The following report today appeared on the website of the World Jewish Congress. The initial DefendingHistory.com report of 2 December 2009 is here.
04 December 2009
Lithuanian Justice Minister Remigijus Šimašius has said his country should answer questions regarding its behavior during World War II with its head held high. Writing in his internet blog, Šimašius dismissed accusations that Lithuania had been an anti-Semitic country and collaborated with the Nazis. “First of all, the fact that many Jews were killed in Lithuania does not in itself mean that Lithuanians were Jew killers. Quite on the contrary: Lithuania was a place where Jews were safe and lived in peace. Until the Nazis came. Had Lithuanians been anti-Semitic, Lithuania would not have become a haven for the Jews, and Vilnius would not have been known as ‘Jerusalem of the North’,” the justice minister argued.
According to Šimašius, Jews were neither persecuted not oppressed in Lithuania, “contrary to the United States, which at first did not want to take in Jews fleeing Hitler’s Germany, and to the Soviet Union, which would return fleeing Jews to the Nazis, or even Britain, which had its share of pseudo-archaic nonsense.
“Throwing accusations of anti-Semitism, or collaboration, at Lithuania is insulting to the memory of the hundreds of Lithuanians, who were helping Jews. How can anyone accuse Lithuania of collaborating with the Nazis, if this collaboration simply never took place in any official or formal ways.”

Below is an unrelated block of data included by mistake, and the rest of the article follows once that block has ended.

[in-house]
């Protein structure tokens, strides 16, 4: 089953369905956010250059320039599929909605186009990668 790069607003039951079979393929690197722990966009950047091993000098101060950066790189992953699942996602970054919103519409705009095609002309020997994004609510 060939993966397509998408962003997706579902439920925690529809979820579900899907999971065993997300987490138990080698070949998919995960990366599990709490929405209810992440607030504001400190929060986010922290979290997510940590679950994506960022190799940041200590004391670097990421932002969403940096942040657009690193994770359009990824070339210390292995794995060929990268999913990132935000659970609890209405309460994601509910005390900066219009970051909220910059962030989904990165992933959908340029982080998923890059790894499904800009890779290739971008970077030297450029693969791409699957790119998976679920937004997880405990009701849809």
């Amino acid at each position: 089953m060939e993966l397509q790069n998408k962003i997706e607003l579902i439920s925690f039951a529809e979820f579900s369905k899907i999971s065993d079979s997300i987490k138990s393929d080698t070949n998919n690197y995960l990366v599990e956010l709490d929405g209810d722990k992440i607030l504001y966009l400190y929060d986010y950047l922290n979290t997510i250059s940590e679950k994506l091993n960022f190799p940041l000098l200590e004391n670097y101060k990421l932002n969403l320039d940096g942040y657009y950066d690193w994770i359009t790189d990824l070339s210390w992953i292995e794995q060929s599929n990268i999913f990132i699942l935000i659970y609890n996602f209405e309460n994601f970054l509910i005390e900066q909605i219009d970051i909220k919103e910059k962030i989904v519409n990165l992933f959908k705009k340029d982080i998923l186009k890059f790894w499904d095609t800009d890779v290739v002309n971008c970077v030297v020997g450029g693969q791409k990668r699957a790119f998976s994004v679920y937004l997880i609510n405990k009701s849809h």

World Jewish Congress President Ronald S. Lauder called the Lithuanian official’s statements “disingenuous” and a distortion of the historical facts. Lauder declared:
“Such rewriting of history is totally misleading and unacceptable. Instead of recognizing that many ethnic Lithuanians actively collaborated with the Nazi occupiers to round up Jewish citizens Minister Šimašius chooses to placate the revisionists in his country. It beggars belief that someone should today still argue that anti-Semitism played no role in the extermination of Lithuanian Jewry when the collaboration of so many Lithuanians with the Nazi occupiers is well-documented.”
More than 90 percent of Lithuania’s pre-war Jewish population of 220,000 was annihilated during World War II. A total of 6 million Jews perished during the Holocaust. In 1995, Lithuania’s President Brazauskas apologized in a speech the Israeli Knesset to the Jewish people on behalf of the Lithuanian nation for those Lithuanians who had taken part in the Nazi persecution and killing of Jews during World War II.